[ 195 U.S. Page 239]

     nothing in the situation which rendered it necessary, in order to protect the city from a noisome and unhealthy business, to decrease the area within which gasworks could lawfully be erected.

It is urged that, where the exercise of legislative or municipal power is clearly within constitutional limits, the courts will not inquire into the motives which may have actuated the legislative body in passing the law or ordinance in question. Whether, when it appears that the facts would authorize the exercise of the power, the courts will restrain its exercise because of alleged wrongful motives inducing the passage of an ordinance is not a question necessary to be determined in this case, but where the facts as to the situation and conditions are such as to establish the exercise of the police power in such manner as to oppress or discriminate against a class or an individual the courts may consider and give weight to such purpose in considering the validity of the ordinance. This court, in the case of Yick Wo v. Hopkins, 118 U.S. 356, held that although an ordinance might be lawful upon its face and apparently fair in its terms, yet if it was enforced in such a manner as to work a discrimination against a part of the community for no lawful reason, such exercise of power would be invalidated by the courts.

In some of the States, perhaps in most, the right to build and maintain gasworks is derived from the State, but subject to municipal control as to the use of the streets and the prices to be charge to consumers. In Ohio this price is regulated for stated periods. Could it be successfully maintained that after the erection of the works and the fixing of prices for a term of ten years, at the expiration thereof and exercising the right to fix prices for a new term, the council could arbitrarily, and with a view of compelling the sale of the works to the municipality or a rival company, fix the rate at a price below the cost of gas to the producer and at such a rate as to be ruinous to the business? In State ex rel. The Attorney General v. The Cincinnati Gas Light & Coke Co., 18 Ohio St. 262, it was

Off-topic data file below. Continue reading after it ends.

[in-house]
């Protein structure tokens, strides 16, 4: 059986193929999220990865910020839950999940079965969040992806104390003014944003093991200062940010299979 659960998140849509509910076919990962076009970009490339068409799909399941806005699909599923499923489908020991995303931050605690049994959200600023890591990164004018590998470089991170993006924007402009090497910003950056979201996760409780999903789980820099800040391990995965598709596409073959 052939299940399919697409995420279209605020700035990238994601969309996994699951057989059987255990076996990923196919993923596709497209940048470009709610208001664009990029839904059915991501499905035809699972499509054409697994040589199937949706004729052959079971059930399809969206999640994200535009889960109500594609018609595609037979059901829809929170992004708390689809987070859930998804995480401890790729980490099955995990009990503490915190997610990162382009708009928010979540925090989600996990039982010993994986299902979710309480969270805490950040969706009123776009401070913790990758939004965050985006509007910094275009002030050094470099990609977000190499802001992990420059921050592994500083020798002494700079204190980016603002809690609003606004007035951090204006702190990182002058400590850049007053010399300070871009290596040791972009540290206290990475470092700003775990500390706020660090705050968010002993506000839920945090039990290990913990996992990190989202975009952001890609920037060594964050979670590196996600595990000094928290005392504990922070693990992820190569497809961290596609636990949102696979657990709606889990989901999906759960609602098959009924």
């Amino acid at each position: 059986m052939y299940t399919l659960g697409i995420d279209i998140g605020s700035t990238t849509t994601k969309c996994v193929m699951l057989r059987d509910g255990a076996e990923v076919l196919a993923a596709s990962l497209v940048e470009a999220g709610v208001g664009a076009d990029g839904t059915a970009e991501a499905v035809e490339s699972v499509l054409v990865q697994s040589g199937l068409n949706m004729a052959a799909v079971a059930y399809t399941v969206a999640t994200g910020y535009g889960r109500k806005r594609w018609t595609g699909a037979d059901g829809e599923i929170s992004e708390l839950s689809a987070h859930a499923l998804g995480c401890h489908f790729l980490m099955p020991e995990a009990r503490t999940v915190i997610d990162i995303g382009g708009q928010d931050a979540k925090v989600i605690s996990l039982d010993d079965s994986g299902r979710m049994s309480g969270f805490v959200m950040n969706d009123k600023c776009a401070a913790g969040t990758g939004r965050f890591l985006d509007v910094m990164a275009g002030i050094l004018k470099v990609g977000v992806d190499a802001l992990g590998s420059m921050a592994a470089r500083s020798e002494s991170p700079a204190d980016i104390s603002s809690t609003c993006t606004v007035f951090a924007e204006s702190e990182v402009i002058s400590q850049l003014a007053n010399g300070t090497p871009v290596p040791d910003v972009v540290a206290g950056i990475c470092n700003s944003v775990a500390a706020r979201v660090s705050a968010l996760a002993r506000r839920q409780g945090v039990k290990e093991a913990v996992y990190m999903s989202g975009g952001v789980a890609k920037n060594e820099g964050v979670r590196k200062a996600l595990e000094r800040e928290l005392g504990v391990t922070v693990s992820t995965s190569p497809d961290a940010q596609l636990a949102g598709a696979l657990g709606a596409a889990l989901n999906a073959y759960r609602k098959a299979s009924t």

[ 195 U.S. Page 241]

     held to be the legislative intention, in empowering city councils to regulate the price of gas, to limit such companies to fair and reasonable prices, and if in the colorable exercise of this power a majority of the members of the council, for a fraudulent purpose, combine to pass an ordinance fixing the price of gas at a rate at which they well know it cannot be manufactured and sold without loss, such an ordinance would impose no obligation on the company. This case was cited with apparent approval by Mr. Justice Matthews in delivering the opinion of this court in Yick Wo v. Hopkins, supra, and see Dillon Mun. Corp. 4th ed. ยง 311.

In this case we think the allegations of the bill disclose such character of territory, such sudden and unexplained change of its limits after the plaintiff in error had purchased the property and gone forward with the erection of the works, as to bring it within that class of cases wherein the court may restrain the arbitrary and discriminatory exercise of the police power which amounts to a taking of property without due process of law and an impairment of property rights protected by the Fourteenth Amendment to the Federal Constitution.

It is also urged by the defendants in error that a court of equity will not enjoin prosecution of a criminal case; but, as we have seen, the plaintiff in error in this case had acquired property rights which by the enforcement of the ordinances in question would be destroyed and rendered worthless. If the allegations of the bill be taken as true, she had the right to proceed with the prosecution of the work without interference by the city authorities in the form of arrest and prosecution of those in her employ.

It is well settled that where property rights will be destroyed unlawful interference by criminal proceedings under a void law or ordinance may be reached and controlled by a decree of a court of equity. Davis & Farnum Mfg. Co. v. Los Angeles, 189 U.S. 207, 218, and cases therein cited.

Upon the whole case, we are of opinion that the demurrer

[ 195 U.S. Page 242]

     should have been overruled and the city of Los Angeles put upon its answer.

For the reasons herein stated, the judgment of the Supreme Court of California is reversed and the cause remanded to that court for further proceedings not in conflict with this opinion.

19041114

© 1998 VersusLaw Inc.